Singer Marvi becomes Timor-Leste’s UNICEF Youth Advocate
Singer Marvi becomes Timor-Leste’s first UNICEF Youth Advocate
National icon and singer Maria Vitória da Costa Borges, commonly known as Marvi, has been unveiled as the first UNICEF Youth Advocate in Timor-Leste. Marvi shot to global prominence late last year as winner of Portugal’s ‘The Voice’.
Among a sea of bright blue banners, dignitaries and young people gathered in the country’s capital, Dili, to celebrate the occasion. The vibrant celebration featured a performance from the star, who sang together with the children from her neighbourhood. From videos to dances and discussions, the event was a celebration of the power of young people.
Marvi shot to the national fame at the age of just fifteen after being awarded the fourth place in an international singing competition in 2016. The competition, based in Indonesia and featuring 36 international contestants, was televised across Timor-Leste and the region. With each round of the competition, she grew a bigger national following.
Upon her return to Timor-Leste, she received a hero’s welcome with a sea of thousands of people waiting for a chance to catch a glimpse of the new star.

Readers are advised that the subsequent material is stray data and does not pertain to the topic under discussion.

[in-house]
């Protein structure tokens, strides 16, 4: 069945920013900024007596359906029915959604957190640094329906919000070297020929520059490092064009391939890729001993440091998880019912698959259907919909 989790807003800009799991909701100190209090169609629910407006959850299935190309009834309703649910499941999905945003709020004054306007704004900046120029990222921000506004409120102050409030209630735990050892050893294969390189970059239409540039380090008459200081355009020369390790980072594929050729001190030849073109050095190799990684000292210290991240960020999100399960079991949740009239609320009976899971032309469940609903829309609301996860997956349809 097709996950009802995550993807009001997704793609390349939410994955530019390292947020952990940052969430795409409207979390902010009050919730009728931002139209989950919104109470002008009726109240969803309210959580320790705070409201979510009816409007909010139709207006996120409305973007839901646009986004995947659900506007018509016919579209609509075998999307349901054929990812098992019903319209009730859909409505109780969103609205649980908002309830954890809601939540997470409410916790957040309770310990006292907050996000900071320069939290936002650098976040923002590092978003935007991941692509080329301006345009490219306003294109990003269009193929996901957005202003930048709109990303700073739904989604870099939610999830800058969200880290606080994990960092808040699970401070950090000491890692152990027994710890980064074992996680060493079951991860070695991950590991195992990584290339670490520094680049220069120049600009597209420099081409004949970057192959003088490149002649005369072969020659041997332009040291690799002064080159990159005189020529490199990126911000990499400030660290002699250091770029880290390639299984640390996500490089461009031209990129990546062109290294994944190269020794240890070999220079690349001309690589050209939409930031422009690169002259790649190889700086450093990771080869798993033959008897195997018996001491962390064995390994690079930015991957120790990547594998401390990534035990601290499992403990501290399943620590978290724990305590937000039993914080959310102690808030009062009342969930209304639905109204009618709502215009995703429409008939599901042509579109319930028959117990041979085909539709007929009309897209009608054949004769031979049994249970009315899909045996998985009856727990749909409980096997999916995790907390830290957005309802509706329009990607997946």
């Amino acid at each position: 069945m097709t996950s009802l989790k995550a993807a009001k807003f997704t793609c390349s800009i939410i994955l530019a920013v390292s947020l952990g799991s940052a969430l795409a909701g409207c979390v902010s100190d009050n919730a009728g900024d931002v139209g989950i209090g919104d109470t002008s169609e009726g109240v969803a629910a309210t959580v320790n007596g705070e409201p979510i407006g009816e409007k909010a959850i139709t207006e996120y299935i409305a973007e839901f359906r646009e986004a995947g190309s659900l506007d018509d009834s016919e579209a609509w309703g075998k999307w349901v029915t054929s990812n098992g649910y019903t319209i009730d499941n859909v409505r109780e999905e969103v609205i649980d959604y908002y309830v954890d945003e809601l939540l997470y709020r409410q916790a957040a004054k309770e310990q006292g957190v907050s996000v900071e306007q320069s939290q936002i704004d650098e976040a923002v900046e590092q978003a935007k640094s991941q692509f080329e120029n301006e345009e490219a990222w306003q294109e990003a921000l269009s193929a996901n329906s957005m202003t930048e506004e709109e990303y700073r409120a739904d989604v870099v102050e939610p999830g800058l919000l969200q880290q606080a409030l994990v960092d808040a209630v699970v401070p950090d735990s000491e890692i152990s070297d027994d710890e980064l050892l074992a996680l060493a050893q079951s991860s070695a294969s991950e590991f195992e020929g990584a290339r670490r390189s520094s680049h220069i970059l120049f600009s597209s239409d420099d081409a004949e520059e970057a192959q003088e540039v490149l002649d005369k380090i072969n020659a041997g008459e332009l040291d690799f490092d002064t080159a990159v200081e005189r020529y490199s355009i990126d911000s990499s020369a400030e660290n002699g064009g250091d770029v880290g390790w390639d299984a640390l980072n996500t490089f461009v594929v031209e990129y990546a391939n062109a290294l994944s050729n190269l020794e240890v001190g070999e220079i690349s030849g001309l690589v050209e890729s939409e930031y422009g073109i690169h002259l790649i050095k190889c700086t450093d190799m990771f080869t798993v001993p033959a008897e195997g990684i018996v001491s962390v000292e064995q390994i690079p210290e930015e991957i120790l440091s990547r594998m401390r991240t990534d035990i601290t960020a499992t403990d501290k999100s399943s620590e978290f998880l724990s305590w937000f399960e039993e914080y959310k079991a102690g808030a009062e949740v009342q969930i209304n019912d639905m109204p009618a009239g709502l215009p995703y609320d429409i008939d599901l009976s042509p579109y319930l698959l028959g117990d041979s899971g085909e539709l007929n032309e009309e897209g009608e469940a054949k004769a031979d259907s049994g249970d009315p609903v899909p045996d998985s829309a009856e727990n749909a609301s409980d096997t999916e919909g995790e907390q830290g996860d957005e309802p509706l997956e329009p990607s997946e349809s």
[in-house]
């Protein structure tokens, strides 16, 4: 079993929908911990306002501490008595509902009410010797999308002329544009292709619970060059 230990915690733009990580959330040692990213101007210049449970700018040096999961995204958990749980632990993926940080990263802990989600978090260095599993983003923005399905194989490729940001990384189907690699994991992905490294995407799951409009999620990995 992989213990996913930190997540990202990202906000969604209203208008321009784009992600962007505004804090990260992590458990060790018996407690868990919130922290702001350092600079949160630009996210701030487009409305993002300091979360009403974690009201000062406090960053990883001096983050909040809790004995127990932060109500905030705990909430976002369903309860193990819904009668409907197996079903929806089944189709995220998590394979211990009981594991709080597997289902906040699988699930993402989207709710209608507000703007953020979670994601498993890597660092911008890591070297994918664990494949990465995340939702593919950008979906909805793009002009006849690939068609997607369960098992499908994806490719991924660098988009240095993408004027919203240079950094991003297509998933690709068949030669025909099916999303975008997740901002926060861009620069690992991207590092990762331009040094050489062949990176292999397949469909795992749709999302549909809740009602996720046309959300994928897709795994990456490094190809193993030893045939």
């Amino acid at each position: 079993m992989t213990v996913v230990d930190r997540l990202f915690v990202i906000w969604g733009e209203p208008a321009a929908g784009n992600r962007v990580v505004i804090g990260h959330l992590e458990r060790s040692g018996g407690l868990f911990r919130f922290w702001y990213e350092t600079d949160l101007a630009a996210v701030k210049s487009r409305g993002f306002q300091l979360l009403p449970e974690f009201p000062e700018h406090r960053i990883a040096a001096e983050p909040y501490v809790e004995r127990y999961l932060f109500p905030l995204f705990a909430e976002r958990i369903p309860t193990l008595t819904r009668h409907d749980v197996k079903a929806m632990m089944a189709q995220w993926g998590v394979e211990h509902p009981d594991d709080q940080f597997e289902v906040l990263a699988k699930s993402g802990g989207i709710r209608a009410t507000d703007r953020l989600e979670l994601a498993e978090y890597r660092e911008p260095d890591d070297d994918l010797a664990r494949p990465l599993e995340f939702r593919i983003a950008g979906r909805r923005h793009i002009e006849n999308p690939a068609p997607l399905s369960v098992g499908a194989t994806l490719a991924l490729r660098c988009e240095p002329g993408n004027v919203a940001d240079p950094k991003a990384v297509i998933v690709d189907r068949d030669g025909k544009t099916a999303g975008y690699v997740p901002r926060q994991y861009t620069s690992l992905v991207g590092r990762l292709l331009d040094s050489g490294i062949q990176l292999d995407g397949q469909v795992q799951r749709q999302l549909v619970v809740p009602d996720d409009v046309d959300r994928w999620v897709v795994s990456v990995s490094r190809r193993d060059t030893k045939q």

Her success in Asia has paved the way for her continued success in Europe when Marvi came first in ‘The Voice Portugal’ amid tough competition.
Well before the fame and celebrity, Marvi was just five years old when Timor-Leste’s 2006 crisis hit. It was during this time that Marvi was first introduced to the work of UNICEF while she was living with her family in an Internally Displaced Persons (IDP) camp in the capital, Dili. It’s this work that has inspired her ever since.
“In 2006 I was in the IDP camp, and UNICEF was there helping vulnerable people. From our tent to our food, everything was provided by UNICEF,” said Marvi during the ceremony. “I’m incredibly thankful for this. These are the experiences that really motivate me.”
It’s clear that these formative experiences have helped shape Marvi and continue to inspire her to advocate for the rights of children.
“I am thankful to UNICEF for choosing me. It’s something that I could never have imagined would happen,” she continued. “I take my motivation from the past. As I explained today, these are things that I have been through. But now UNICEF has given me this opportunity, I am focused on how I can motivate other children.”
It was during this time that Marvi also participated in her first ever signing contest, run by UNICEF in the IDP camp for children as part of the psychosocial support, and discovered her talent.
“They had competitions, dancing, everything for the children. We can express what we want to,” Marvi explained.
But this was just the beginning of her journey to success.
Marvi continued to participate in countless singing competitions throughout her childhood, with her loving and supportive parents by her side.
“They completely support me,” she said with a smile. “From the beginning, it has been through their motivation that I can discover what I want, particularly relating to music. Until now, whatever I want to do, they support it.”